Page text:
Yukio Hatoyama dashed the hopes of the people of Okinawa when, as prime minister, he failed to deliver on his promise to move U.S. Marine Corps Air Station Futenma out of the prefecture.
But now he wants a chance at redemption and to prove — as a retired lawmaker — that he can find another location and prevent the replacement base from being built as planned in the Henoko district, farther north on Okinawa Island. He has made this his ultimate goal.
The original decision to move the contentious base from its current site in the crowded city of Ginowan is based on a 1996 agreement reached by the United States and Japan, which was led by a Liberal Democratic Party administration. But the ball never got rolling as strong local opposition to the current base and to any notion of replacing it with another airstrip in the prefecture stymied the plan.
Then along came Hatoyama and his Democratic Party of Japan, which trounced the LDP in the 2009 Lower House election. The DPJ rode to power on a wave of public ire over the LDP’s five decades of rule, on its U.S.-inspired mantra of “change,” and on a platform replete with promises the rookie party would soon find difficult to keep.
Among these were Hatoyama’s pet goal of making sure Futenma’s replacement base would be built elsewhere in Japan or — to the hopes of many — outside Japan altogether.
Hatoyama lasted less than a year in office, exiting under a cloud lined with his failure to deliver on Futenma. The next two DPJ leaders backed away from his vow.
Now the LDP is back with a vengeance. After clobbering the DPJ in the Dec. 16 election, Shinzo Abe has staged a comeback as prime minister and told Washington that, this time around, Futenma’s replacement base will be built in Henoko.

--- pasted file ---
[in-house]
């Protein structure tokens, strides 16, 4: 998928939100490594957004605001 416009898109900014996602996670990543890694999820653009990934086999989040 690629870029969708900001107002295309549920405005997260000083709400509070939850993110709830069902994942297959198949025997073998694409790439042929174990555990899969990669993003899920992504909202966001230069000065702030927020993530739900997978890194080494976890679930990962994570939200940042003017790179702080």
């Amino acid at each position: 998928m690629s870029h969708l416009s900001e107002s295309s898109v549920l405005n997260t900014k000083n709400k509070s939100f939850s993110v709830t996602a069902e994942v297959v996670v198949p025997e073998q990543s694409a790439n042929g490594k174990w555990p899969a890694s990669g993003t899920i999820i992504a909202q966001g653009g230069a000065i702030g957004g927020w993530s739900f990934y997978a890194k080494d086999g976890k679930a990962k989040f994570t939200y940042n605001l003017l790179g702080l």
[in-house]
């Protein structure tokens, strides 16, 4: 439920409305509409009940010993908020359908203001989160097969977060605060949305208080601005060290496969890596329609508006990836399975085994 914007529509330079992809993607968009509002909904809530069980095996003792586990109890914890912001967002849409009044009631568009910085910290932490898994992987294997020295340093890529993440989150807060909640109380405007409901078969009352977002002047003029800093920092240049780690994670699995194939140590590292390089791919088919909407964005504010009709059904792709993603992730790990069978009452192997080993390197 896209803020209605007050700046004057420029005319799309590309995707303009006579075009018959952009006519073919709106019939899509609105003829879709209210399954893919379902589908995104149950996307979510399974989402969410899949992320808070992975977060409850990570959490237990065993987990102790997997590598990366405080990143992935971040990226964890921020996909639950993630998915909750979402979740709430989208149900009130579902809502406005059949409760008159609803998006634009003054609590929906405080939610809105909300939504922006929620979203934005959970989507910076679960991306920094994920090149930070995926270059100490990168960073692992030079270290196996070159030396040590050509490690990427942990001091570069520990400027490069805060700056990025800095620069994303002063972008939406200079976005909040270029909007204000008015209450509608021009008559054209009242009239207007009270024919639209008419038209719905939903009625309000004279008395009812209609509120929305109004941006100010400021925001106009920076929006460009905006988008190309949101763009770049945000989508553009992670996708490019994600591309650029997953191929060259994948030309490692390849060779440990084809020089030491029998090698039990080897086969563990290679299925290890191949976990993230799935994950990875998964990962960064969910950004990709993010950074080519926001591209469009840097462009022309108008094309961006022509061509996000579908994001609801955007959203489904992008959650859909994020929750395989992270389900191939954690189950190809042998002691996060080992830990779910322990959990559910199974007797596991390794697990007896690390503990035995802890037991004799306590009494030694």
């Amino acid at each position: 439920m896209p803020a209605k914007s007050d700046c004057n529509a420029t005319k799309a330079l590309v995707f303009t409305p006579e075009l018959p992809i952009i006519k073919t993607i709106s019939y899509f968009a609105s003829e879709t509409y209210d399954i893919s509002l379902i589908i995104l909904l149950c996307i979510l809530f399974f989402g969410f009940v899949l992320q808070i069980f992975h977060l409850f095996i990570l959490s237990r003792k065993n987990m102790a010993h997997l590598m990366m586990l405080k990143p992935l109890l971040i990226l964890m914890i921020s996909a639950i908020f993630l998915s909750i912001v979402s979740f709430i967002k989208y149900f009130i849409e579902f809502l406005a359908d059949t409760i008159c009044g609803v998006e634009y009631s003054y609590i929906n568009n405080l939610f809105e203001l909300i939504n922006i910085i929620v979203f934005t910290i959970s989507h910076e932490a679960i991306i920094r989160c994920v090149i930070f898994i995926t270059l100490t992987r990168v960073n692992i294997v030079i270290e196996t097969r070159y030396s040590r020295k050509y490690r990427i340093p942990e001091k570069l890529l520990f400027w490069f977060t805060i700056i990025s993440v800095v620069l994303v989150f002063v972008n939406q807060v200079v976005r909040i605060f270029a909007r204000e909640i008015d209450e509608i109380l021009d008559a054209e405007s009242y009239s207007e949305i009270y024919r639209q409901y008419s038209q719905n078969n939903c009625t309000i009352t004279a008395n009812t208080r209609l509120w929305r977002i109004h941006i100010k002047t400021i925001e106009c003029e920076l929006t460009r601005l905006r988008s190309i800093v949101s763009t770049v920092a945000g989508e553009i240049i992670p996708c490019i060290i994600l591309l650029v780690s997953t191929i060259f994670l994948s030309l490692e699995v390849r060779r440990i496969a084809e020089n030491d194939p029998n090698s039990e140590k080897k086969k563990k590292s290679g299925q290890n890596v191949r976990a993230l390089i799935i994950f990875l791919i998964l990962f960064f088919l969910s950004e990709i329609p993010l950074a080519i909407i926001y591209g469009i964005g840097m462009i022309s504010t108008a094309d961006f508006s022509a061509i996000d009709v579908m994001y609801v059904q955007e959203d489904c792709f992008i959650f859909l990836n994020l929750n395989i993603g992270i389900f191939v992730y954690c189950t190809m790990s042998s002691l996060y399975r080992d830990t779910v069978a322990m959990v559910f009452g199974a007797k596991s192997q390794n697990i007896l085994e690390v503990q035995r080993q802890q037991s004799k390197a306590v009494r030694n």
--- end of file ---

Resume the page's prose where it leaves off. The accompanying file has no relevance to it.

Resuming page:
In a recent interview with The Japan Times, however, Hatoyama, 65, said the move to Henoko won’t happen, given the strong opposition in the prefecture. Hatoyama, who retired in November, enthused about his plan to establish an East Asia peace center, a research institute based in Tokyo, next spring to promote peace and stability in the region. At the top of its agenda will be the Futenma issue, he said.
“It is true that I caused so much disappointment when I couldn’t fulfill my promise of moving the Futenma base at least out of the prefecture, but the Okinawans now have the awareness that Hatoyama was the only prime minister who chose to face them and take action on their behalf,” Hatoyama said. “The most important thing is that Futenma must not remain (in Ginowan). We must find a different plan other than Henoko at all costs, and I believe that is my duty.”
Like last time, Hatoyama’s heart may be in the right place but his ability to deliver is the big question. Tokyo and Washington spent years trying to find a relocation spot before Hatoyama came along and flopped as prime minister.
But the political blue blood, whose grandfather was the late Prime Minister Ichiro Hatoyama, expressed confidence that he will find a way, pointing out that influential lawmakers in the U.S. are starting to share his view.
Some U.S. senators, including Carl Levin, chairman of the Senate Armed Services Committee, denounced the relocation plan as “unrealistic, unworkable and unaffordable” in 2011.
“I don’t think the Henoko plan will happen because the people of Okinawa are already unified in saying ‘no,’ and it won’t be easy for the LDP to implement it no matter how hard it tries,” Hatoyama said. “I will hold discussions with experts on how we can break free from this deadlock and find a way that will give hope to the Okinawans.”